7 Church of Sardis in the Bible

This morning, we’ll continue looking at what Jesus says in his church of Sardis in the bible. These are recorded in the second and third chapters of Revelation. We’ve already looked at the first four churches in what is now Western Turkey, and today we’ll look at the Sardis church.

7 Church of Sardis in the Bible

Sardis was a thriving and prosperous commercial center. The first gold and silver coins were struck in Sardis, and according to the jewelry archaeologists have discovered from this time period, there were many wealthy people in Sardis. [1] According to Jesus, this church was clearly well respected by the larger community as well as by the other churches in the region.

What was Jesus’ message to the church in Sardis in Revelation

Revelation 2 begins a series of brief letters to seven churches that existed during the apostle John’s time in Asia Minor (modern-day Turkey). Each of these messages contains information specific to each church, and each letter contains lessons for believers today.

The fifth letter is addressed to the church in Sardis (Revelation 3:1-6). Sardis was the wealthy capital of Lydia’s ancient kingdom and one of the region’s oldest and best-defended cities.

The message to Sardis is from the Lord Jesus Christ, delivered by an angel or messenger (possibly referring to the pastor): “To the angel of the church in Sardis, write…” Revelation 3:20 This was not a message from John to the church in Sardis; it was a message from the Lord. The author is further validated by the description at the end of verse 1:

“These are the words of him who possesses God’s seven spirits and the seven stars.” Only Jesus possesses the seven spirits (or “seven-fold Spirit,” which refers to God’s complete or perfect Spirit), and only Jesus possesses the seven stars, which correspond to the seven angels (or pastors) of the seven churches (Revelation 1:20).

“I know your deeds; you have a reputation of being alive, but you are dead,” Jesus says emphatically of the Sardian church’s lifelessness (Revelation 3:2). This church had a good reputation, but they were spiritually dead. To put it another way, the church was packed with unsaved people going through the motions of religion. There were a lot of tares among the wheat (Matthew 13:24-30).

Then Jesus summons them to repentance: “Wake up! Strengthen what is left and about to die, because I have not found your deeds complete in the eyes of my God. Remember what you have received and heard, obey it, and repent” (Revelation 3:2-3a). To “wake up” means to pay attention to their need for salvation and to stop being careless about their heart’s condition in front of God.

“If you do not wake up, I will come like a thief, and you will not know when I will come to you,” Jesus says, referring to the judgment that would occur if they did not repent (Revelation 3:3b). Jesus will discipline a dead church that is unrepentant in its deadness.

Following the warning, Jesus encourages the faithful in Sardis: “Yet you have a few people in Sardis who have not soiled their clothes.” They will accompany me, dressed in white, because they are worthy” (Revelation 3:4). The faithful remnant’s clothes had not been soiled (participated in sin). They are “deserving.”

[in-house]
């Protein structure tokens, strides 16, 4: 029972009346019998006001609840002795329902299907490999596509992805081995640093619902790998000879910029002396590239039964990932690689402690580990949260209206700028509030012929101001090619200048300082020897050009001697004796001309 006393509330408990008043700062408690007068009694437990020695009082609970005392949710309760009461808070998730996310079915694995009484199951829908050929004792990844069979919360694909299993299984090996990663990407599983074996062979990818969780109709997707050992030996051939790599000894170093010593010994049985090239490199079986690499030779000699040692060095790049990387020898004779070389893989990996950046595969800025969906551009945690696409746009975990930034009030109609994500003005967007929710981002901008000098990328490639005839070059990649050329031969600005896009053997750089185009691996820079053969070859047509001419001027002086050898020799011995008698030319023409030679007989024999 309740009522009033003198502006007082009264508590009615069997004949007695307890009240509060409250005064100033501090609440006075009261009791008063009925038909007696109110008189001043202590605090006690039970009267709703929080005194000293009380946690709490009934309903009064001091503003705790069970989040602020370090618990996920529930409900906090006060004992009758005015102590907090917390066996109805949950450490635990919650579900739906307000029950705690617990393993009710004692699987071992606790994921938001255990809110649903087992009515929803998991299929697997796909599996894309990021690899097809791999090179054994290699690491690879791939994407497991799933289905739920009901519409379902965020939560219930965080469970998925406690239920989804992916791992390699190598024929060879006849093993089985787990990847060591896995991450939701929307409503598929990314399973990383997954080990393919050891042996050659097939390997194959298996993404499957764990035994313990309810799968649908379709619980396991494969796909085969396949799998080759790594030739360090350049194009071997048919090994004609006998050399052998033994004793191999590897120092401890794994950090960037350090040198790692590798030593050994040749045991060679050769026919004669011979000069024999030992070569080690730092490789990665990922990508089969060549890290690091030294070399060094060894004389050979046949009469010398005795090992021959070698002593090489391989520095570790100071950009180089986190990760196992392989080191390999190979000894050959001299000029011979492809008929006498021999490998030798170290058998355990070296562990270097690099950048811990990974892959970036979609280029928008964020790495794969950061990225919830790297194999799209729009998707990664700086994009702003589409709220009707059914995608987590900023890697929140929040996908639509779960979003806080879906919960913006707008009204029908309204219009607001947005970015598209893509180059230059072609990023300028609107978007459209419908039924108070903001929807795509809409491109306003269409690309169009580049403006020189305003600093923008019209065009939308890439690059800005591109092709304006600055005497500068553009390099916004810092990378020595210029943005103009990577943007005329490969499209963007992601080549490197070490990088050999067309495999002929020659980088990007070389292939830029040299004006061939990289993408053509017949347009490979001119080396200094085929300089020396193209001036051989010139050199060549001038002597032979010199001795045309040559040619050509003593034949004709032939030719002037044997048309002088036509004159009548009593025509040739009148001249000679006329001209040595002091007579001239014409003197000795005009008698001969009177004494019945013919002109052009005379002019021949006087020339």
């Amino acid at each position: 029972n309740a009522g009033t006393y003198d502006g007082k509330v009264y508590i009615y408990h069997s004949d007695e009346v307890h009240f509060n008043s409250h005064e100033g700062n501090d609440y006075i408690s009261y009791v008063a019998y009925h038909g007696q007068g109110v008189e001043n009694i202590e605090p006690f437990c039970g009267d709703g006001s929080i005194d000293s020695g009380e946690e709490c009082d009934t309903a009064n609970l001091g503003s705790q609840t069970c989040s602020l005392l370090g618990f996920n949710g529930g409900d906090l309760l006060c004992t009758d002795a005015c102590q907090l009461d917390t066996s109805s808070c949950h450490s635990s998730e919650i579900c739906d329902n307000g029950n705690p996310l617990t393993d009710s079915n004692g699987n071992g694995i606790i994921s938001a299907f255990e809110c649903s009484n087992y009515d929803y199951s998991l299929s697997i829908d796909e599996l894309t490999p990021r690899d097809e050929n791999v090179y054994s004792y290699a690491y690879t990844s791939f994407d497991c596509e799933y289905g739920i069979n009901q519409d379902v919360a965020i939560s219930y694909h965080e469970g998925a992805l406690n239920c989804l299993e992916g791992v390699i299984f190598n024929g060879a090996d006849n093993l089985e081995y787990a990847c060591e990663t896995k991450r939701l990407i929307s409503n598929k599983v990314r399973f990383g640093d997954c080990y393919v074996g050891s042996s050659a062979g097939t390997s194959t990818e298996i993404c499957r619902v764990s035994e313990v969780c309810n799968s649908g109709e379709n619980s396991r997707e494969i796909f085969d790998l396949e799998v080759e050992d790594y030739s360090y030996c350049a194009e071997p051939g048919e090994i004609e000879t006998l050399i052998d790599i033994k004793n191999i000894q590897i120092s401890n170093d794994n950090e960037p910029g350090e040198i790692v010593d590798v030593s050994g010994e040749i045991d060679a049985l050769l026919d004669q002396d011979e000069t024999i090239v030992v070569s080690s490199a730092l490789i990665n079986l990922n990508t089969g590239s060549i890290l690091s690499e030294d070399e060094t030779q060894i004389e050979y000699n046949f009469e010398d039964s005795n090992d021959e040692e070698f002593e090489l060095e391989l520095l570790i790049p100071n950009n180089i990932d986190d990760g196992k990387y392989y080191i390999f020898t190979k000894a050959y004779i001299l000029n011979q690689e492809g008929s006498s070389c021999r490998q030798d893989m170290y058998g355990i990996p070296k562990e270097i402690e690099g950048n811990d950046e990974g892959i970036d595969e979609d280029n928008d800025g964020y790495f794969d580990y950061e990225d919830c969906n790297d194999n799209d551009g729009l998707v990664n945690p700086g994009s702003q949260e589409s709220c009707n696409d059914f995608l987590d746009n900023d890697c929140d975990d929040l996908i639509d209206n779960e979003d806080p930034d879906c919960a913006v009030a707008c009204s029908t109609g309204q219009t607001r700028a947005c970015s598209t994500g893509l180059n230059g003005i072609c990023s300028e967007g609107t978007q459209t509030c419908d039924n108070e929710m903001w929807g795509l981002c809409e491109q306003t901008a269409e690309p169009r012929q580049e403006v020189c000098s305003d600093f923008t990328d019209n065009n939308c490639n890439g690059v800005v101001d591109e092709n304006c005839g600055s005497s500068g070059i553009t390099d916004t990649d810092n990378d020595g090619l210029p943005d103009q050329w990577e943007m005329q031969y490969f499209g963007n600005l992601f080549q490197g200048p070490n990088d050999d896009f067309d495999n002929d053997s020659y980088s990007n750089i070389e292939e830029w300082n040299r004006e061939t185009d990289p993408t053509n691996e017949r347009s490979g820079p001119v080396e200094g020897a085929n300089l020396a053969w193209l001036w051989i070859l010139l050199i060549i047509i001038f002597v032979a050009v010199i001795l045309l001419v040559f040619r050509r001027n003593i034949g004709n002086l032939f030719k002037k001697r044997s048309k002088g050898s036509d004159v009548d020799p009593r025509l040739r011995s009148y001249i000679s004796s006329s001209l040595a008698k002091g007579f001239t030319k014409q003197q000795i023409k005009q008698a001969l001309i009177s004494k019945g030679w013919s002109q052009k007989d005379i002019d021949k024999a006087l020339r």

Paul’s teaching on walking worthily can also be found in Ephesians 4:1, Colossians 1:10, and 1 Thessalonians 2:12. To be “worthy” means to “match up” with something—the proclamation of faith in the mouth corresponds to the reality of faith in the heart. The faithful will be able to walk with Jesus in white (see Matthew 22:11-12; Revelation 19:8).

7 Church of Sardis in the Bible


This church in Sardis is possibly the first documented church that had fallen into nominal Christianity. We’re looking at a church, which is a cautionary tale of what can happen when a church fits all too comfortably within its surrounding culture and, despite being a Christian cause, nothing happens. There is no difficulty to overcome. There is no suffering to purify them.

They’re just a relaxed bunch of Christians going through the motions. They’ve become a religion of formalities, just people who do the same things you do. And their faith has lost its counter-cultural edge, and they are no longer aware of God’s overarching universal purposes, mission, and agenda. So nominal Christianity is defined as adopting Christian ideas and practices but not adopting Christian purposes.

Nominalism is a belief in God or a Christian worldview with no sense of urgency to bear witness. It’s knowing how to use Christian vocabulary and lingo but not having a living lifestyle, any of that out.

It is assuming that our children will grow up and be saved and converted simply because they were raised in a Christian home, rather than actively engaging them with the gospel. Nominalism is the use of Christianity to help me become the best version of myself. Rather than being transformed by participating in God’s universal purposes. Every Saturday night, nominalism begins with the question, “Sweetie, do you feel like going to church tomorrow?”

So, how does the church get there? What is the recipe for such dead nominalism? So, Jesus provides us with two things. He reveals two things that were going on in Sardis.


Number one, because they were preoccupied with their reputation rather than facing reality. “You have the reputation of being alive, but you are dead,” says verse one.